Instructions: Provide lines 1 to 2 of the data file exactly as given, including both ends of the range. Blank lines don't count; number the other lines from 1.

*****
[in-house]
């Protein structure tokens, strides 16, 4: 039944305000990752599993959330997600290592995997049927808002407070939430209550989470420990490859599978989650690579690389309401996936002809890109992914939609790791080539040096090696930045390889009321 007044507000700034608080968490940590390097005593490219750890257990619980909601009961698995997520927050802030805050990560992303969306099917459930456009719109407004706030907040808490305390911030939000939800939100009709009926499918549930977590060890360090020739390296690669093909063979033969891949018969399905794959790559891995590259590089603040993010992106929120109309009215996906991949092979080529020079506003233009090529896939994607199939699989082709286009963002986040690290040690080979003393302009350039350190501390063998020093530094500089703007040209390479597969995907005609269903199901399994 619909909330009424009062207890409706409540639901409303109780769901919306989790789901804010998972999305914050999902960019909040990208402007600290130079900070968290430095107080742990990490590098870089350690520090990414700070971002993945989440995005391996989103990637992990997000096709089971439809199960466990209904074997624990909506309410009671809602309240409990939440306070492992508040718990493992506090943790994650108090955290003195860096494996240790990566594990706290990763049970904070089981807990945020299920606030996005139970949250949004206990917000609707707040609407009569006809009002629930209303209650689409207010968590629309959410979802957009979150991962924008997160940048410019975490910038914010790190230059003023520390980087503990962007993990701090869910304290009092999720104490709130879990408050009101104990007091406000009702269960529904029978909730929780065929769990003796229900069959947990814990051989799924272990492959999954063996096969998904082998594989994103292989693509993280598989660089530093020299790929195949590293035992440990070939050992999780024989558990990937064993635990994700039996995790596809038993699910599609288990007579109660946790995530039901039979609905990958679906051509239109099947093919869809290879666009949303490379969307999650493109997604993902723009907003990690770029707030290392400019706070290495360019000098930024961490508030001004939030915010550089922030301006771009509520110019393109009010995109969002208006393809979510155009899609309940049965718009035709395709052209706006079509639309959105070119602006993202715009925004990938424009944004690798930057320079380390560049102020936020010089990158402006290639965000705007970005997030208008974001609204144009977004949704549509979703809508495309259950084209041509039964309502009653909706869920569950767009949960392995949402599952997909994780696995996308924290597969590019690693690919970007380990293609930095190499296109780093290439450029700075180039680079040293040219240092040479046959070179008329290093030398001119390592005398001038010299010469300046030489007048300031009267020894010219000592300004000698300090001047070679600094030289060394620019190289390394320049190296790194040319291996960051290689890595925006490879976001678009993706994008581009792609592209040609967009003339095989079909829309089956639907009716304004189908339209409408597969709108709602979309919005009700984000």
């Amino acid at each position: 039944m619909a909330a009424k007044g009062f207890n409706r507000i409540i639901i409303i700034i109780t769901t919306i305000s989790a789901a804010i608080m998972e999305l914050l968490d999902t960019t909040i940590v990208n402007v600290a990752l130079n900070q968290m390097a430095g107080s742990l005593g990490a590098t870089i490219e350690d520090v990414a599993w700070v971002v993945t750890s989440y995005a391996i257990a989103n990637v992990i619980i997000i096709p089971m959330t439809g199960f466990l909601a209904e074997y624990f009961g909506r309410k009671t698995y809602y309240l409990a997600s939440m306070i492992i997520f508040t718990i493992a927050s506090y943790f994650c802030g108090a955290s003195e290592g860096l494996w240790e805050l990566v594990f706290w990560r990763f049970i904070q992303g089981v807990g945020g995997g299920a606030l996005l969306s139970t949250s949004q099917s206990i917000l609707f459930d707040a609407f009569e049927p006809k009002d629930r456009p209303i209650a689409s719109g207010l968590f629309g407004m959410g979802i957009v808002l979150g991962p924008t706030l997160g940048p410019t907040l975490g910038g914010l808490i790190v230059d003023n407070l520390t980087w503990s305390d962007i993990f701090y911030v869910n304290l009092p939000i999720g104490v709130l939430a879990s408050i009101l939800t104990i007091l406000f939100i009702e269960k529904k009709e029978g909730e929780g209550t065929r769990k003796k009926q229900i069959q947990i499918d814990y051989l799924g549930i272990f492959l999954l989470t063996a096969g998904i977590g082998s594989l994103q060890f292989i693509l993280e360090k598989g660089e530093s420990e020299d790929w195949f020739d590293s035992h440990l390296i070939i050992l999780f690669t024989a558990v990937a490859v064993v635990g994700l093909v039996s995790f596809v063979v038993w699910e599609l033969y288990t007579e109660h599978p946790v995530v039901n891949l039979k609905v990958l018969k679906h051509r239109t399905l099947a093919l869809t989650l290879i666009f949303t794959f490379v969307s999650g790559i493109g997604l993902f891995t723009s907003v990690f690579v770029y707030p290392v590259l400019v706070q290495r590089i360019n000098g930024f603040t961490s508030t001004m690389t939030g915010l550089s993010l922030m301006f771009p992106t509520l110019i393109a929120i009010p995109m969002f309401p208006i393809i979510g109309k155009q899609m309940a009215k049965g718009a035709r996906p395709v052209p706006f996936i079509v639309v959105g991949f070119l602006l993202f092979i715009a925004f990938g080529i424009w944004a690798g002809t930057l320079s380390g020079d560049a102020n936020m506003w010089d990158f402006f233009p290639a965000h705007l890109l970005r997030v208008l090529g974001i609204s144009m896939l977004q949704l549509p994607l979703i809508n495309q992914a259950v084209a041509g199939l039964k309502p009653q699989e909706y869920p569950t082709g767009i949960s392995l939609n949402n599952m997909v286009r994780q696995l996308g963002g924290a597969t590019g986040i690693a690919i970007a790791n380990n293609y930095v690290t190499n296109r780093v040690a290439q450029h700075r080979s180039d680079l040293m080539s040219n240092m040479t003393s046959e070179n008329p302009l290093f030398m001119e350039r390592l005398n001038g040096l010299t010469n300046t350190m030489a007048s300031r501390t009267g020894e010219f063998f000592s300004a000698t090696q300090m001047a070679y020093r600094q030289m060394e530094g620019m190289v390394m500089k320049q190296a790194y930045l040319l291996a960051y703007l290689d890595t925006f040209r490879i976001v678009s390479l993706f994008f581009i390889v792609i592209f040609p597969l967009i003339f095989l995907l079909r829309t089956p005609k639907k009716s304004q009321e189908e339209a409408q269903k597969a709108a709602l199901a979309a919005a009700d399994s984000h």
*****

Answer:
[in-house]
């Protein structure tokens, strides 16, 4: 039944305000990752599993959330997600290592995997049927808002407070939430209550989470420990490859599978989650690579690389309401996936002809890109992914939609790791080539040096090696930045390889009321 007044507000700034608080968490940590390097005593490219750890257990619980909601009961698995997520927050802030805050990560992303969306099917459930456009719109407004706030907040808490305390911030939000939800939100009709009926499918549930977590060890360090020739390296690669093909063979033969891949018969399905794959790559891995590259590089603040993010992106929120109309009215996906991949092979080529020079506003233009090529896939994607199939699989082709286009963002986040690290040690080979003393302009350039350190501390063998020093530094500089703007040209390479597969995907005609269903199901399994 619909909330009424009062207890409706409540639901409303109780769901919306989790789901804010998972999305914050999902960019909040990208402007600290130079900070968290430095107080742990990490590098870089350690520090990414700070971002993945989440995005391996989103990637992990997000096709089971439809199960466990209904074997624990909506309410009671809602309240409990939440306070492992508040718990493992506090943790994650108090955290003195860096494996240790990566594990706290990763049970904070089981807990945020299920606030996005139970949250949004206990917000609707707040609407009569006809009002629930209303209650689409207010968590629309959410979802957009979150991962924008997160940048410019975490910038914010790190230059003023520390980087503990962007993990701090869910304290009092999720104490709130879990408050009101104990007091406000009702269960529904029978909730929780065929769990003796229900069959947990814990051989799924272990492959999954063996096969998904082998594989994103292989693509993280598989660089530093020299790929195949590293035992440990070939050992999780024989558990990937064993635990994700039996995790596809038993699910599609288990007579109660946790995530039901039979609905990958679906051509239109099947093919869809290879666009949303490379969307999650493109997604993902723009907003990690770029707030290392400019706070290495360019000098930024961490508030001004939030915010550089922030301006771009509520110019393109009010995109969002208006393809979510155009899609309940049965718009035709395709052209706006079509639309959105070119602006993202715009925004990938424009944004690798930057320079380390560049102020936020010089990158402006290639965000705007970005997030208008974001609204144009977004949704549509979703809508495309259950084209041509039964309502009653909706869920569950767009949960392995949402599952997909994780696995996308924290597969590019690693690919970007380990293609930095190499296109780093290439450029700075180039680079040293040219240092040479046959070179008329290093030398001119390592005398001038010299010469300046030489007048300031009267020894010219000592300004000698300090001047070679600094030289060394620019190289390394320049190296790194040319291996960051290689890595925006490879976001678009993706994008581009792609592209040609967009003339095989079909829309089956639907009716304004189908339209409408597969709108709602979309919005009700984000």